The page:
When David Jordan, executive director of the Vancouver International Fringe Festival, opened his cheque from the B.C. Arts Council this year he saw that the annual festival’s funding had seen a staggering drop—from the usual $32,500 to $12,700.
Jordan told the Georgia Straight in a phone interview that despite the 60-percent cut in funding, his concern is not limited to the effects the provincial arts cuts will have on the fringe festival.
“What they [the government] are doing is a fundamental change to the way we deal with and treat the arts and culture in this province,” he said. “They are definitely being shortsighted”.
The fringe festival has an agreement with the B.C. gaming fund to receive $70,000 per year until the end of next year. Jordan is hopeful that money will come through, but worries about the future of the fringe fest.
“You’re not going to see a difference in how the fringe festival looks this year, and that’s the danger.” Jordan said. “The cuts they are making now are going to hit the year after next, and then nobody will be accountable for it anymore.”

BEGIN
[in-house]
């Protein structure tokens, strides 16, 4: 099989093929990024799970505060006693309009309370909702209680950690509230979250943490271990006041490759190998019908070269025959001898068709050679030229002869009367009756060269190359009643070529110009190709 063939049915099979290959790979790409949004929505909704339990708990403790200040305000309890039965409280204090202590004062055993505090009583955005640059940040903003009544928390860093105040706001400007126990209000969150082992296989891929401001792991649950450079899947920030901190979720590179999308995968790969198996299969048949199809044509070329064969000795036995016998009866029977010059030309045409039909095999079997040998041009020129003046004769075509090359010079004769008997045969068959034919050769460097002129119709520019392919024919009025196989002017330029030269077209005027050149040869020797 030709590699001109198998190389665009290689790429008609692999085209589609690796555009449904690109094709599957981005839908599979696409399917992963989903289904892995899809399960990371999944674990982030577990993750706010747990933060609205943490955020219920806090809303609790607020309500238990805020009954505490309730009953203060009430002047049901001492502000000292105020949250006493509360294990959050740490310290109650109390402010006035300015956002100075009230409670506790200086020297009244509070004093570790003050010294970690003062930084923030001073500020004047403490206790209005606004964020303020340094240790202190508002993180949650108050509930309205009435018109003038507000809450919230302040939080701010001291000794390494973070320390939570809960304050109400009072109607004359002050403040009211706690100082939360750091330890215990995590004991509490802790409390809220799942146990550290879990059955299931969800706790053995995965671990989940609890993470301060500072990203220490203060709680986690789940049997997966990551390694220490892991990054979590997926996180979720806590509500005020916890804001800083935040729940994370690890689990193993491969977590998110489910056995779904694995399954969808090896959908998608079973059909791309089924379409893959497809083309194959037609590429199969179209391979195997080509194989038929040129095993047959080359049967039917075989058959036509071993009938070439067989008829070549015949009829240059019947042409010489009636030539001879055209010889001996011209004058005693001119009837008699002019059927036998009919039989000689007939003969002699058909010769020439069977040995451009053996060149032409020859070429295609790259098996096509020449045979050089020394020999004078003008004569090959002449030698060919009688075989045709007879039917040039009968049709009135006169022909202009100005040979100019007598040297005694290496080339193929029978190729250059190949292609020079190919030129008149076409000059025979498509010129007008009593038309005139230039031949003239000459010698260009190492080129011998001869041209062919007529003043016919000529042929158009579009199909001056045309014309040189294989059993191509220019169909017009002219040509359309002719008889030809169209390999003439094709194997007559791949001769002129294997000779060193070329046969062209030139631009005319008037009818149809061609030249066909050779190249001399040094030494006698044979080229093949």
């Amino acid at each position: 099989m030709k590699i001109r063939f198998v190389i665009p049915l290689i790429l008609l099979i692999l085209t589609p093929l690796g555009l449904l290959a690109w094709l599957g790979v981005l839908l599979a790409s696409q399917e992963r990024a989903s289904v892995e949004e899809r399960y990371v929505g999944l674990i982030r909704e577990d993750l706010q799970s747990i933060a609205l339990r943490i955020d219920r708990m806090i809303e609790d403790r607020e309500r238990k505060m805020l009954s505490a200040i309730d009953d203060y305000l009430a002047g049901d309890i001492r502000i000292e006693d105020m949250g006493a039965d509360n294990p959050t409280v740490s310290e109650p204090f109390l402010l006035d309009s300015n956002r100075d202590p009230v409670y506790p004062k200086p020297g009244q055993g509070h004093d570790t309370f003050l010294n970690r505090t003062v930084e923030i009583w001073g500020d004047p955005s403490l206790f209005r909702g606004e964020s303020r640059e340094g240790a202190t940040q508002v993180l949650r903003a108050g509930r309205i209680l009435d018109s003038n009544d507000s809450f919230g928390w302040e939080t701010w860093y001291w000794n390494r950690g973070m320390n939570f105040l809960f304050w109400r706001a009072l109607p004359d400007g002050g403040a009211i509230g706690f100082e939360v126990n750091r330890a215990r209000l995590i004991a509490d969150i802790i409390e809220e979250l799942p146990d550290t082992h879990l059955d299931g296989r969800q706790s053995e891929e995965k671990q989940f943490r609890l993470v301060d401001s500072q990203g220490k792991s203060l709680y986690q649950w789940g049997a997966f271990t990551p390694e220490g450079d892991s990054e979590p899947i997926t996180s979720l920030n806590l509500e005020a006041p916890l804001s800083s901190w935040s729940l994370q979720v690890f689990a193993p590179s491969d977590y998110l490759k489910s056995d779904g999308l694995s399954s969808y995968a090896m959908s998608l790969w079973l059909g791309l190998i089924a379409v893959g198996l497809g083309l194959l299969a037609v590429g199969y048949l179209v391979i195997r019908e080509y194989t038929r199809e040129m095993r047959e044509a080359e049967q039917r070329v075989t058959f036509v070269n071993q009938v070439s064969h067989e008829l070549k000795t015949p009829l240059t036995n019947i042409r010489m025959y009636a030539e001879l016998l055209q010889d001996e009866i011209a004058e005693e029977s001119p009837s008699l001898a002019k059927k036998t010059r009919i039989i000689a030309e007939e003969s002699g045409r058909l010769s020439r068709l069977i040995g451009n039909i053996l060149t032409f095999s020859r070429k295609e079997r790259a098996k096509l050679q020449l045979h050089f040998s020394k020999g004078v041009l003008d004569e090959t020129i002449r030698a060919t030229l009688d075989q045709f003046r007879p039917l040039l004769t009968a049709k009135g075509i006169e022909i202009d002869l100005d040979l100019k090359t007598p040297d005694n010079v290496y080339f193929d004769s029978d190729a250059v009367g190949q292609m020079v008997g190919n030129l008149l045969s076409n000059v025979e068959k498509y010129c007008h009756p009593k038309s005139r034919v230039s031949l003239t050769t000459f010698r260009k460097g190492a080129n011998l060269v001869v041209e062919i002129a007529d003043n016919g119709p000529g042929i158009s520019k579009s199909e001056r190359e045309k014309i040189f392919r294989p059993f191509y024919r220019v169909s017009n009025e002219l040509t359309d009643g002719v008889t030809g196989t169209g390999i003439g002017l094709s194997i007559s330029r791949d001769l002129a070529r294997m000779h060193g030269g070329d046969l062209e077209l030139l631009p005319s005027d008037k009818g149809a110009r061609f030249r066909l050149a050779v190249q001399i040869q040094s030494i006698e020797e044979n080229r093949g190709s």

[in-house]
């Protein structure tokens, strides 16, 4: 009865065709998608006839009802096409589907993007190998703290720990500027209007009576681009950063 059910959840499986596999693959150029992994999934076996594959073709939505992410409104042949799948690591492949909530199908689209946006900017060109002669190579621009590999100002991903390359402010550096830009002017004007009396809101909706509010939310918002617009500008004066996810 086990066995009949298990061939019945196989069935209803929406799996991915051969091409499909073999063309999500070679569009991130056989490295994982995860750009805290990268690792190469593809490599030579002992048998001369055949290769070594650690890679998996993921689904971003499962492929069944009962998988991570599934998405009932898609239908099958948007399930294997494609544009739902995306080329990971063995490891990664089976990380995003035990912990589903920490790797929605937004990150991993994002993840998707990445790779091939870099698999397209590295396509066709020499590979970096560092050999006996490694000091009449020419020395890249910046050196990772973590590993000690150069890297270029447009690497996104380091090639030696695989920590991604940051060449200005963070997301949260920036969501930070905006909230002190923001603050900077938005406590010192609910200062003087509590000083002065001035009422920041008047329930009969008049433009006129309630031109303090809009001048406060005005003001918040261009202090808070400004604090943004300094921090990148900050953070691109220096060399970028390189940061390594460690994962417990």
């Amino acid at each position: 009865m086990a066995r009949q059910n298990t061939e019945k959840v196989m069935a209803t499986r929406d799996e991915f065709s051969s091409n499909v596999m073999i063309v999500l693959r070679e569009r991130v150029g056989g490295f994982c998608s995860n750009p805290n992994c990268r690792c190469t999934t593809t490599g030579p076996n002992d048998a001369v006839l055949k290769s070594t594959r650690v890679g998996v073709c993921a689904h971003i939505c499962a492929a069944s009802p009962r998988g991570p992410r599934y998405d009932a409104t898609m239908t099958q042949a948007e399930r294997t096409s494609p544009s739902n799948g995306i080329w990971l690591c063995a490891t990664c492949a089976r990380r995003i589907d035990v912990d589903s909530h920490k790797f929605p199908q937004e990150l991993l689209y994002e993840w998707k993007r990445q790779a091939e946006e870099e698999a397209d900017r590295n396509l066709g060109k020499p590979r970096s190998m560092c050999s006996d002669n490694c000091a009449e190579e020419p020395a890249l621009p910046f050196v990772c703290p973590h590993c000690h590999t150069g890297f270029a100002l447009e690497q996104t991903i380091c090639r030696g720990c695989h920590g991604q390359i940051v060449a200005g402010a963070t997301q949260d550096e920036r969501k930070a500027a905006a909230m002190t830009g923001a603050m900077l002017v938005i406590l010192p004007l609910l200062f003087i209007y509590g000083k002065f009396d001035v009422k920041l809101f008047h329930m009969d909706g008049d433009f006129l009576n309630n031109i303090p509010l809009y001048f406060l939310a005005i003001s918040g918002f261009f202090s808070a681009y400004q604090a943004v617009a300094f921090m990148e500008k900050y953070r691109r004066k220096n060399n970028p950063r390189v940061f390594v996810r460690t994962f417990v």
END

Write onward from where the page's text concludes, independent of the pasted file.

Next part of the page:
Jordan said that the B.C. Liberal government doesn’t realize that it is “debilitating arts and culture” and ensuring a grave future for many organizations.
The annual fringe festival, set to take place September 8 to 19, will see hundreds of performers from more than 65 groups come through the city, and Jordan is worried what these cuts will do to these smaller organizations.
“We’re talking about a real ecosystem here,” Jordan said of the festival. “I think it’s important that I speak up for smaller theatre groups that participate in the fringe festival, because it’s all well and good for us to get funding from gaming, but if they don’t then they can’t participate in the festival.”